Development & Operation Support
A new generation of airports now focus on creating a calm, functional and aesthetically pleasing environment to reduce the stress of international travel. One of the priorities of the modern airport is to give a quality experience to all passengers, incoming and outgoing. Large open halls allow for sunlight to fill the lower levels of the buildings and make the travelers’ experience more joyful.
To prevent long walks through endless corridors, the airport gate layout and tarmac design have aimed to bring the plane to the passenger, namely by reducing the distance in between. This has led to infield terminals reachable by air-train or satellite gate areas allowing fast and short connection.
When it comes to deicing, the most efficient way to operate is by having a central deicing facility close to the take-off runway. This is a key factor in the event of a snowstorm as the aircraft needs to be able to take off within a given–and rather short–amount of time. This delay is called holdover time (HOT) and is the estimated time that deicing or anti-icing fluid will prevent the formation of frost or ice and the accumulation of snow on the critical surfaces of an aircraft.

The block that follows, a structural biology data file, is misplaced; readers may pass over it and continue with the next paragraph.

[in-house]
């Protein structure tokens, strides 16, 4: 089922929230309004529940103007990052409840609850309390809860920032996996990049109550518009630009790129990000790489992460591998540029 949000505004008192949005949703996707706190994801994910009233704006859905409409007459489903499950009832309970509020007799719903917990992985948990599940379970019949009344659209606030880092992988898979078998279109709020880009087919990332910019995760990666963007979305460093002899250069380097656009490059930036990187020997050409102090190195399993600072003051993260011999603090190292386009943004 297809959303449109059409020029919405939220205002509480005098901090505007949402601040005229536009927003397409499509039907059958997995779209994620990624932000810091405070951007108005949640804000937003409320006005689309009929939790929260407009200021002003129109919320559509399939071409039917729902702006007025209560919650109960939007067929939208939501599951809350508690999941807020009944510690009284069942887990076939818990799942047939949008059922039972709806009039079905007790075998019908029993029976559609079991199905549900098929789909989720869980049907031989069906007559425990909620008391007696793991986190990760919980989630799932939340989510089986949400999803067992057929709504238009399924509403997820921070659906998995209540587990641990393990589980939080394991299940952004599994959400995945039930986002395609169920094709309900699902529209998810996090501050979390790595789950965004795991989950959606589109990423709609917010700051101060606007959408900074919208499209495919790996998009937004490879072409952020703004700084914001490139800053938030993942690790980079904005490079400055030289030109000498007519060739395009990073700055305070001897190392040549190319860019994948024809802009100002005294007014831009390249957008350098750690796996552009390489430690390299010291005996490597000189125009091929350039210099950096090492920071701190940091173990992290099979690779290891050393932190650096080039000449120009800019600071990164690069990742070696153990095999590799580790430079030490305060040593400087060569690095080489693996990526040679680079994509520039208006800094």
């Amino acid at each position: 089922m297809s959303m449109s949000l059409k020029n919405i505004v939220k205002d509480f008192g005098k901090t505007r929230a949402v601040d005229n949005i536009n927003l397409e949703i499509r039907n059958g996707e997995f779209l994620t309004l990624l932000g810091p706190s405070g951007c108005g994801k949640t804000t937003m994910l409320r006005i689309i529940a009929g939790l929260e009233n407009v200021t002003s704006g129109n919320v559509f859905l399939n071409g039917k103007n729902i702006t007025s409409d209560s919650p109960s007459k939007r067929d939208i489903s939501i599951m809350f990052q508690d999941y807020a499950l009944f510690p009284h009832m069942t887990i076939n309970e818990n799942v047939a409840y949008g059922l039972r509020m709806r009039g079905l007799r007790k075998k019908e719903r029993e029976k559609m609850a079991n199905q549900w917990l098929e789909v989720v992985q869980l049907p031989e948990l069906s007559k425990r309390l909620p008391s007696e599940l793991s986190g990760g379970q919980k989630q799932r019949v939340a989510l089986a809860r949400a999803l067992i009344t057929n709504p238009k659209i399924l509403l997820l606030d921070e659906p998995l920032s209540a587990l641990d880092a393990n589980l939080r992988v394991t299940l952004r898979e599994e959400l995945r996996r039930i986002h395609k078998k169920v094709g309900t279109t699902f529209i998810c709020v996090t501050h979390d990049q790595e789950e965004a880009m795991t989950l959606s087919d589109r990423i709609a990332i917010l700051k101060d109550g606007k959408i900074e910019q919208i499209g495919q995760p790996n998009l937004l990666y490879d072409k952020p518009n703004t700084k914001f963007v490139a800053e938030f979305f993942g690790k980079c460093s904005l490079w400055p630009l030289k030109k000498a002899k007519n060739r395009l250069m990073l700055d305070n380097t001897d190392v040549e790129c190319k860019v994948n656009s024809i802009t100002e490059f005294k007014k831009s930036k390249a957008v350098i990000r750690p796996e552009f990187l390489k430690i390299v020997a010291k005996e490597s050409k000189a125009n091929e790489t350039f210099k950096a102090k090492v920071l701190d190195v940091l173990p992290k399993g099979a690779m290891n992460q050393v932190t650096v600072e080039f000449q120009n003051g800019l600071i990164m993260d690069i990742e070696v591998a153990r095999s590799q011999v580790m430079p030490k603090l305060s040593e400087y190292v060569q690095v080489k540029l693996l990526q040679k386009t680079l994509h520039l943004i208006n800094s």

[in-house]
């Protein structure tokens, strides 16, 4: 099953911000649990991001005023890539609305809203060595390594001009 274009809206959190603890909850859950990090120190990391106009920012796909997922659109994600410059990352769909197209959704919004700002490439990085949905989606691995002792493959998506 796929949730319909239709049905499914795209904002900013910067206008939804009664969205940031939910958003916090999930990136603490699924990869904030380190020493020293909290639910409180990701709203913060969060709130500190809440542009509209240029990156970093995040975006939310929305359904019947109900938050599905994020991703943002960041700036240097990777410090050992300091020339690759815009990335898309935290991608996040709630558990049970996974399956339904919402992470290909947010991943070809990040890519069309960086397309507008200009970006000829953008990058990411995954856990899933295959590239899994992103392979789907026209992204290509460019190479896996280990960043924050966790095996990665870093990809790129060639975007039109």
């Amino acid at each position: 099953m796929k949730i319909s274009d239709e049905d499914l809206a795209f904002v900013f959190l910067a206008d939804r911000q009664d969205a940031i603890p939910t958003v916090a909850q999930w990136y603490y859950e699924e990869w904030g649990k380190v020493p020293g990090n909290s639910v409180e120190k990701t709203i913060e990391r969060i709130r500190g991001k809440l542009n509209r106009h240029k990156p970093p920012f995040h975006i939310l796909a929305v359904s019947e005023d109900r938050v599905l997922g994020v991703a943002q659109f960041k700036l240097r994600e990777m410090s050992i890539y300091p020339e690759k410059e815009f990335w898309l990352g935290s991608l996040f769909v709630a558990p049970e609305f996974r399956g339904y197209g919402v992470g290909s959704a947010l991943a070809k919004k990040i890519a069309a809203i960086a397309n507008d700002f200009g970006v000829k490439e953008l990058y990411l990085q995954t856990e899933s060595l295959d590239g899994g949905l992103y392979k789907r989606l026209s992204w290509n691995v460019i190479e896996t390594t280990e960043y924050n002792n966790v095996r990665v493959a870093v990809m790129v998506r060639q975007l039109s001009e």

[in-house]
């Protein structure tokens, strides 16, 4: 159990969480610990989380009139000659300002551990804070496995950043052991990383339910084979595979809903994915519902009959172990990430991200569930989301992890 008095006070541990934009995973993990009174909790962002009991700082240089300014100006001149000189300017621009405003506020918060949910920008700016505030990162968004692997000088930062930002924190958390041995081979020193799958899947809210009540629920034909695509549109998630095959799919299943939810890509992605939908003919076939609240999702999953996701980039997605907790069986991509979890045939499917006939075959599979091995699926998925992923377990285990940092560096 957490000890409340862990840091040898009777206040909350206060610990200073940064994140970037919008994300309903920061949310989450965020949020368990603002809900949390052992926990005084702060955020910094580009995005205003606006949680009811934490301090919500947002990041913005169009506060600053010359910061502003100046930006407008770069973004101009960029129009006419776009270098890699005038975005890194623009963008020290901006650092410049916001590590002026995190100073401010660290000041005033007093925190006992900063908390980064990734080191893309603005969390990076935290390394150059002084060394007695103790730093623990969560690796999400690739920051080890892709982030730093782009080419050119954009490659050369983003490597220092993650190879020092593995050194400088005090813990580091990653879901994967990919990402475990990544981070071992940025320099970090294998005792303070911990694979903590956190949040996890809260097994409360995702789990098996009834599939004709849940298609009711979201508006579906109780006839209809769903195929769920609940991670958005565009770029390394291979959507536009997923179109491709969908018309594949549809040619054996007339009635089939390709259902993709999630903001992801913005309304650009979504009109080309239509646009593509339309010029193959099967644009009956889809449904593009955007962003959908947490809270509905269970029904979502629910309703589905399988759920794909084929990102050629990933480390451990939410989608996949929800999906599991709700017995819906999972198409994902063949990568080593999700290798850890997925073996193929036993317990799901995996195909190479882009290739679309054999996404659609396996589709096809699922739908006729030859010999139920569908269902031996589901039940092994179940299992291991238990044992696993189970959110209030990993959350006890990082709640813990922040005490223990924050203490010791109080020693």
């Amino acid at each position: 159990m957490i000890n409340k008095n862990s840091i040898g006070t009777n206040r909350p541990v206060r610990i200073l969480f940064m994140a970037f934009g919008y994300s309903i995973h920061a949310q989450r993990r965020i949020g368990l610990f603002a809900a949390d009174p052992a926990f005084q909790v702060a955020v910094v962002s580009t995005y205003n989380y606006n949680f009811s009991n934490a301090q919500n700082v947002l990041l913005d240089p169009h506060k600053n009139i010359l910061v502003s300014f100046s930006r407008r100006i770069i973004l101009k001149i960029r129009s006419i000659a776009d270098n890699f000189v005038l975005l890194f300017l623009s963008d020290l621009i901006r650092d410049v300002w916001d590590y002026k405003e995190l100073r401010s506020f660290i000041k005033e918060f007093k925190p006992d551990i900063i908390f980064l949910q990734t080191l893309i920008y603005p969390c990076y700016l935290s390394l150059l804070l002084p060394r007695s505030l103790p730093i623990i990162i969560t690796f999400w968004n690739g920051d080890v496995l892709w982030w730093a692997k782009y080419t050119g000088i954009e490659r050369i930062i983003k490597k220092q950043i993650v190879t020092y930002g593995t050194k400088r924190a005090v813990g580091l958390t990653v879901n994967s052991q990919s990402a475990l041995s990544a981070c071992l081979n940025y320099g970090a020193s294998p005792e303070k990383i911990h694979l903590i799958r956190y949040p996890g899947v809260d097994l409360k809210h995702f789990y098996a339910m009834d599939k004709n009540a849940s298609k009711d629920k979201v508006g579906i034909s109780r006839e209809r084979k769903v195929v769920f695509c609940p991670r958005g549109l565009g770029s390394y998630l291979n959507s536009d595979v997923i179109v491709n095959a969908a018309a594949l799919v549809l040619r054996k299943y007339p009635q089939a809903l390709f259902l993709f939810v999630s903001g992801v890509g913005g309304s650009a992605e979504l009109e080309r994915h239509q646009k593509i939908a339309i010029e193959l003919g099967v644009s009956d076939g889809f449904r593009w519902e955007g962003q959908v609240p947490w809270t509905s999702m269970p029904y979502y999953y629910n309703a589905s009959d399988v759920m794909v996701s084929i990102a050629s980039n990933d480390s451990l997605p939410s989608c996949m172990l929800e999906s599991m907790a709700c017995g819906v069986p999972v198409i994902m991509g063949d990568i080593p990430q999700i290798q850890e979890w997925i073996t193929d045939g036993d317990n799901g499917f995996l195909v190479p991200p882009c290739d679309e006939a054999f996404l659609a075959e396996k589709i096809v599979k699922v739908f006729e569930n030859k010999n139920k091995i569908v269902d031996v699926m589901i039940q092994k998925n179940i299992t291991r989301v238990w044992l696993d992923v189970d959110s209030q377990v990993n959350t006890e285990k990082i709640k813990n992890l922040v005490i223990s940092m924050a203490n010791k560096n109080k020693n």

Furthermore, a central deicing facility allows recuperation of the sprayed deicing fluid on the pad, which can later be treated by one of Aero Mag’s facilities and makes for a more environmentally friendly solution.
Many airports across the world have integrated greener elements into their designs and operation strategies, as well as subscribed to eco-friendly initiatives. The Airport Carbon Accreditation program, run by Airports Council International (ACI), is helping more than 200 airports to manage their emissions, with the ultimate goal of carbon neutrality.
Aero Mag is a leader in the matter, as the company has designed and built the Montreal deicing facility with an integrated drainage system. This addition allows to collect all deicing fluid used on the central deicing facility. As a further step, Aero Mag installed a closed loop system on-site to fully recycle the deicing fluid. This innovative approach makes the Montreal airport the first of its kind in the world where the recycled deicing fluid is used again by the same airlines to deice their aircraft.
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